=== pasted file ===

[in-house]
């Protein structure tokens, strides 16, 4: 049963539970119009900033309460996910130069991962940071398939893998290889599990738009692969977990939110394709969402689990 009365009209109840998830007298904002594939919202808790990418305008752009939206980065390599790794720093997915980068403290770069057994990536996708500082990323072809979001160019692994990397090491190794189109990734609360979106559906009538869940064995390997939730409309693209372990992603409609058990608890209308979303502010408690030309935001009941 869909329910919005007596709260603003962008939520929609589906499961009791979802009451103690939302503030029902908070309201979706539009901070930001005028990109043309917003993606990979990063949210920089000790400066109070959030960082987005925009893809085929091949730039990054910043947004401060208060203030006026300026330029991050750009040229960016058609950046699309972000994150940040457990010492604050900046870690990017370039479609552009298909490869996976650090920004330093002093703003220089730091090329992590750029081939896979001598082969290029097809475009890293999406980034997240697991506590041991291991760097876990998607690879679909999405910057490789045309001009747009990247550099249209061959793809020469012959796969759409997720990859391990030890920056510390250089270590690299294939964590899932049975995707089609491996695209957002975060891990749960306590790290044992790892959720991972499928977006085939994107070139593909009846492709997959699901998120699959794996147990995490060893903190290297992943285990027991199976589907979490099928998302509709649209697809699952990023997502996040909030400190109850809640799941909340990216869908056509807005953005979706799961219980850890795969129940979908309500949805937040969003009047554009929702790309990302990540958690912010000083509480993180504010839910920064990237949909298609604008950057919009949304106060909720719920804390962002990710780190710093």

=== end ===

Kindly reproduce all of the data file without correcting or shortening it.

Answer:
[in-house]
């Protein structure tokens, strides 16, 4: 049963539970119009900033309460996910130069991962940071398939893998290889599990738009692969977990939110394709969402689990 009365009209109840998830007298904002594939919202808790990418305008752009939206980065390599790794720093997915980068403290770069057994990536996708500082990323072809979001160019692994990397090491190794189109990734609360979106559906009538869940064995390997939730409309693209372990992603409609058990608890209308979303502010408690030309935001009941 869909329910919005007596709260603003962008939520929609589906499961009791979802009451103690939302503030029902908070309201979706539009901070930001005028990109043309917003993606990979990063949210920089000790400066109070959030960082987005925009893809085929091949730039990054910043947004401060208060203030006026300026330029991050750009040229960016058609950046699309972000994150940040457990010492604050900046870690990017370039479609552009298909490869996976650090920004330093002093703003220089730091090329992590750029081939896979001598082969290029097809475009890293999406980034997240697991506590041991291991760097876990998607690879679909999405910057490789045309001009747009990247550099249209061959793809020469012959796969759409997720990859391990030890920056510390250089270590690299294939964590899932049975995707089609491996695209957002975060891990749960306590790290044992790892959720991972499928977006085939994107070139593909009846492709997959699901998120699959794996147990995490060893903190290297992943285990027991199976589907979490099928998302509709649209697809699952990023997502996040909030400190109850809640799941909340990216869908056509807005953005979706799961219980850890795969129940979908309500949805937040969003009047554009929702790309990302990540958690912010000083509480993180504010839910920064990237949909298609604008950057919009949304106060909720719920804390962002990710780190710093």